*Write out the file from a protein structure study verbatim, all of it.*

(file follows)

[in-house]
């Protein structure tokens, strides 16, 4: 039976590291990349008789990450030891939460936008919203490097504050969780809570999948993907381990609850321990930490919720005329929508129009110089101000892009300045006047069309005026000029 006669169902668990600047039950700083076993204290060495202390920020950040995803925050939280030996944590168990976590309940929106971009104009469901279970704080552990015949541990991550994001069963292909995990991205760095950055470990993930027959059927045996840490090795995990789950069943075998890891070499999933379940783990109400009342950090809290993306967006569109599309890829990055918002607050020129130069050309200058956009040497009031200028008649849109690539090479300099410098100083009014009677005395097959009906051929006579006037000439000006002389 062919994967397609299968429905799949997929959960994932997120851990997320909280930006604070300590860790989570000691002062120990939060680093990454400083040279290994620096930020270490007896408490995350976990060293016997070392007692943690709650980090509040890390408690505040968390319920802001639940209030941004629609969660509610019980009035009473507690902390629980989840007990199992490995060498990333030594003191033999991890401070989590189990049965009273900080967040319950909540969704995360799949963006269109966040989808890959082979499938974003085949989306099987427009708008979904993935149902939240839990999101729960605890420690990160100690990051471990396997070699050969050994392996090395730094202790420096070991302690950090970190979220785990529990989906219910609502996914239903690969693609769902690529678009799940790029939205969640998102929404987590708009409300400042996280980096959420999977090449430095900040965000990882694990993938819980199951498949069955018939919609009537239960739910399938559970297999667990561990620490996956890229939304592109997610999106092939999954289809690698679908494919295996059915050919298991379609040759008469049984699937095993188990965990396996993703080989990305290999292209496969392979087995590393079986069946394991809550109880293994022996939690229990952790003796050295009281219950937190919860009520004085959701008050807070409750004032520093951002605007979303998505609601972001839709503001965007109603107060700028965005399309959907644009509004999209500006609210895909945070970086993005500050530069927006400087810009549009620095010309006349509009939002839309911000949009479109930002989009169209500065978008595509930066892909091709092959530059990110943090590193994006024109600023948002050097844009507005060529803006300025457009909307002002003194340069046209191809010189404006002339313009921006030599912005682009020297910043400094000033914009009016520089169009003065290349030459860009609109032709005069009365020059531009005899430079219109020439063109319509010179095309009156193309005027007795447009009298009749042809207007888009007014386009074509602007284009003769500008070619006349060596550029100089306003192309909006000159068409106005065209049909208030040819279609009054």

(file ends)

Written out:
[in-house]
């Protein structure tokens, strides 16, 4: 039976590291990349008789990450030891939460936008919203490097504050969780809570999948993907381990609850321990930490919720005329929508129009110089101000892009300045006047069309005026000029 006669169902668990600047039950700083076993204290060495202390920020950040995803925050939280030996944590168990976590309940929106971009104009469901279970704080552990015949541990991550994001069963292909995990991205760095950055470990993930027959059927045996840490090795995990789950069943075998890891070499999933379940783990109400009342950090809290993306967006569109599309890829990055918002607050020129130069050309200058956009040497009031200028008649849109690539090479300099410098100083009014009677005395097959009906051929006579006037000439000006002389 062919994967397609299968429905799949997929959960994932997120851990997320909280930006604070300590860790989570000691002062120990939060680093990454400083040279290994620096930020270490007896408490995350976990060293016997070392007692943690709650980090509040890390408690505040968390319920802001639940209030941004629609969660509610019980009035009473507690902390629980989840007990199992490995060498990333030594003191033999991890401070989590189990049965009273900080967040319950909540969704995360799949963006269109966040989808890959082979499938974003085949989306099987427009708008979904993935149902939240839990999101729960605890420690990160100690990051471990396997070699050969050994392996090395730094202790420096070991302690950090970190979220785990529990989906219910609502996914239903690969693609769902690529678009799940790029939205969640998102929404987590708009409300400042996280980096959420999977090449430095900040965000990882694990993938819980199951498949069955018939919609009537239960739910399938559970297999667990561990620490996956890229939304592109997610999106092939999954289809690698679908494919295996059915050919298991379609040759008469049984699937095993188990965990396996993703080989990305290999292209496969392979087995590393079986069946394991809550109880293994022996939690229990952790003796050295009281219950937190919860009520004085959701008050807070409750004032520093951002605007979303998505609601972001839709503001965007109603107060700028965005399309959907644009509004999209500006609210895909945070970086993005500050530069927006400087810009549009620095010309006349509009939002839309911000949009479109930002989009169209500065978008595509930066892909091709092959530059990110943090590193994006024109600023948002050097844009507005060529803006300025457009909307002002003194340069046209191809010189404006002339313009921006030599912005682009020297910043400094000033914009009016520089169009003065290349030459860009609109032709005069009365020059531009005899430079219109020439063109319509010179095309009156193309005027007795447009009298009749042809207007888009007014386009074509602007284009003769500008070619006349060596550029100089306003192309909006000159068409106005065209049909208030040819279609009054």